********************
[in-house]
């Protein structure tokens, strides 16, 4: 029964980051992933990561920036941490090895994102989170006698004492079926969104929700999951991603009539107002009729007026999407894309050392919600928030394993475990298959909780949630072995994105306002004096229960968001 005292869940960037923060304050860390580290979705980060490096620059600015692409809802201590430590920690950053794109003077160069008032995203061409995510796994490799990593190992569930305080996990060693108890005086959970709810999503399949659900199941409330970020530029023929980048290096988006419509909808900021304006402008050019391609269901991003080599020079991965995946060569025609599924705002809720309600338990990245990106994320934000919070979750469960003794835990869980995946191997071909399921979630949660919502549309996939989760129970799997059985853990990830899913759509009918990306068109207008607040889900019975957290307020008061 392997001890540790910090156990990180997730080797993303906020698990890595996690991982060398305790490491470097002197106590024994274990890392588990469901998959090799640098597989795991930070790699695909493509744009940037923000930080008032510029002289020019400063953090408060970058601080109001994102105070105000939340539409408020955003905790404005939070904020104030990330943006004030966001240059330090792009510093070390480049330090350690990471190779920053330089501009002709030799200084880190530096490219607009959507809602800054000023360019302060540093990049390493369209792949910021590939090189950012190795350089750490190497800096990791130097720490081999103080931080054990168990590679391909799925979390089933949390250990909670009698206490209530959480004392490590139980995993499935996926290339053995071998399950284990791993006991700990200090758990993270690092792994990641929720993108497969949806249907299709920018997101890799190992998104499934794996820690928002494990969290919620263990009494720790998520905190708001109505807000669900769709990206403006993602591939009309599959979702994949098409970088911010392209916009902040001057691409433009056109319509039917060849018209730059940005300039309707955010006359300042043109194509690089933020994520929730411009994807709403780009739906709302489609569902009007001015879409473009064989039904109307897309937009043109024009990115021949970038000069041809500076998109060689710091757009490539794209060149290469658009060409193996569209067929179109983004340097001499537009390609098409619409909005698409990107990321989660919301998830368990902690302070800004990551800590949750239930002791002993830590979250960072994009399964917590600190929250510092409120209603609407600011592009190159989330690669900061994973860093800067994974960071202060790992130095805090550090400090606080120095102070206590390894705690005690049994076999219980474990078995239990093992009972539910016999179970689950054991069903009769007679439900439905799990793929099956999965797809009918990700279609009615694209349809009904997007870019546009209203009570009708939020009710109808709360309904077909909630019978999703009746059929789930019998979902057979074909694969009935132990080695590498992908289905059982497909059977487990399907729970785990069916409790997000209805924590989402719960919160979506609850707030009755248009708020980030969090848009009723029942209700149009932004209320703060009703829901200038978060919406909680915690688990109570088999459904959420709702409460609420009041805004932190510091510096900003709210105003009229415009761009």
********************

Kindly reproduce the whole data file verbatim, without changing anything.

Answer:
[in-house]
């Protein structure tokens, strides 16, 4: 029964980051992933990561920036941490090895994102989170006698004492079926969104929700999951991603009539107002009729007026999407894309050392919600928030394993475990298959909780949630072995994105306002004096229960968001 005292869940960037923060304050860390580290979705980060490096620059600015692409809802201590430590920690950053794109003077160069008032995203061409995510796994490799990593190992569930305080996990060693108890005086959970709810999503399949659900199941409330970020530029023929980048290096988006419509909808900021304006402008050019391609269901991003080599020079991965995946060569025609599924705002809720309600338990990245990106994320934000919070979750469960003794835990869980995946191997071909399921979630949660919502549309996939989760129970799997059985853990990830899913759509009918990306068109207008607040889900019975957290307020008061 392997001890540790910090156990990180997730080797993303906020698990890595996690991982060398305790490491470097002197106590024994274990890392588990469901998959090799640098597989795991930070790699695909493509744009940037923000930080008032510029002289020019400063953090408060970058601080109001994102105070105000939340539409408020955003905790404005939070904020104030990330943006004030966001240059330090792009510093070390480049330090350690990471190779920053330089501009002709030799200084880190530096490219607009959507809602800054000023360019302060540093990049390493369209792949910021590939090189950012190795350089750490190497800096990791130097720490081999103080931080054990168990590679391909799925979390089933949390250990909670009698206490209530959480004392490590139980995993499935996926290339053995071998399950284990791993006991700990200090758990993270690092792994990641929720993108497969949806249907299709920018997101890799190992998104499934794996820690928002494990969290919620263990009494720790998520905190708001109505807000669900769709990206403006993602591939009309599959979702994949098409970088911010392209916009902040001057691409433009056109319509039917060849018209730059940005300039309707955010006359300042043109194509690089933020994520929730411009994807709403780009739906709302489609569902009007001015879409473009064989039904109307897309937009043109024009990115021949970038000069041809500076998109060689710091757009490539794209060149290469658009060409193996569209067929179109983004340097001499537009390609098409619409909005698409990107990321989660919301998830368990902690302070800004990551800590949750239930002791002993830590979250960072994009399964917590600190929250510092409120209603609407600011592009190159989330690669900061994973860093800067994974960071202060790992130095805090550090400090606080120095102070206590390894705690005690049994076999219980474990078995239990093992009972539910016999179970689950054991069903009769007679439900439905799990793929099956999965797809009918990700279609009615694209349809009904997007870019546009209203009570009708939020009710109808709360309904077909909630019978999703009746059929789930019998979902057979074909694969009935132990080695590498992908289905059982497909059977487990399907729970785990069916409790997000209805924590989402719960919160979506609850707030009755248009708020980030969090848009009723029942209700149009932004209320703060009703829901200038978060919406909680915690688990109570088999459904959420709702409460609420009041805004932190510091510096900003709210105003009229415009761009």